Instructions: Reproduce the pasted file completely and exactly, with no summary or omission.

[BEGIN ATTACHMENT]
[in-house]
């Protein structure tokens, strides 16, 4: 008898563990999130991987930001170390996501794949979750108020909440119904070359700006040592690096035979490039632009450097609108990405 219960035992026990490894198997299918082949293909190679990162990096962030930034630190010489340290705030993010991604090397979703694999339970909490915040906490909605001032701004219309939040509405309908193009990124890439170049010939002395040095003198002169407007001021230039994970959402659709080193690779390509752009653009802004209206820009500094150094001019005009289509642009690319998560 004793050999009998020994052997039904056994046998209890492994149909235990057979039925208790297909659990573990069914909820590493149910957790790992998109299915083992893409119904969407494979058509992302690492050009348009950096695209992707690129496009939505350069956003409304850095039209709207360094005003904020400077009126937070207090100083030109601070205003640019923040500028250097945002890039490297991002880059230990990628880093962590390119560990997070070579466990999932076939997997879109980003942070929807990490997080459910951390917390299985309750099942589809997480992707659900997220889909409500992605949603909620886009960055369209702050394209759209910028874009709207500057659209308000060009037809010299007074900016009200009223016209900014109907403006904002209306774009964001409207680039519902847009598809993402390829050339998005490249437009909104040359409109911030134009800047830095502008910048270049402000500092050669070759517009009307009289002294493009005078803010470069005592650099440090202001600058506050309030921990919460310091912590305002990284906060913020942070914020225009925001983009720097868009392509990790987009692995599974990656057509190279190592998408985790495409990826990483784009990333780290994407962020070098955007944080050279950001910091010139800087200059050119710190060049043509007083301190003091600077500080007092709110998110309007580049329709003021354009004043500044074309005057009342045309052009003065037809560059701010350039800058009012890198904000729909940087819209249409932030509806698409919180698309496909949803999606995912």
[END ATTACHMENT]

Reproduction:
[in-house]
């Protein structure tokens, strides 16, 4: 008898563990999130991987930001170390996501794949979750108020909440119904070359700006040592690096035979490039632009450097609108990405 219960035992026990490894198997299918082949293909190679990162990096962030930034630190010489340290705030993010991604090397979703694999339970909490915040906490909605001032701004219309939040509405309908193009990124890439170049010939002395040095003198002169407007001021230039994970959402659709080193690779390509752009653009802004209206820009500094150094001019005009289509642009690319998560 004793050999009998020994052997039904056994046998209890492994149909235990057979039925208790297909659990573990069914909820590493149910957790790992998109299915083992893409119904969407494979058509992302690492050009348009950096695209992707690129496009939505350069956003409304850095039209709207360094005003904020400077009126937070207090100083030109601070205003640019923040500028250097945002890039490297991002880059230990990628880093962590390119560990997070070579466990999932076939997997879109980003942070929807990490997080459910951390917390299985309750099942589809997480992707659900997220889909409500992605949603909620886009960055369209702050394209759209910028874009709207500057659209308000060009037809010299007074900016009200009223016209900014109907403006904002209306774009964001409207680039519902847009598809993402390829050339998005490249437009909104040359409109911030134009800047830095502008910048270049402000500092050669070759517009009307009289002294493009005078803010470069005592650099440090202001600058506050309030921990919460310091912590305002990284906060913020942070914020225009925001983009720097868009392509990790987009692995599974990656057509190279190592998408985790495409990826990483784009990333780290994407962020070098955007944080050279950001910091010139800087200059050119710190060049043509007083301190003091600077500080007092709110998110309007580049329709003021354009004043500044074309005057009342045309052009003065037809560059701010350039800058009012890198904000729909940087819209249409932030509806698409919180698309496909949803999606995912």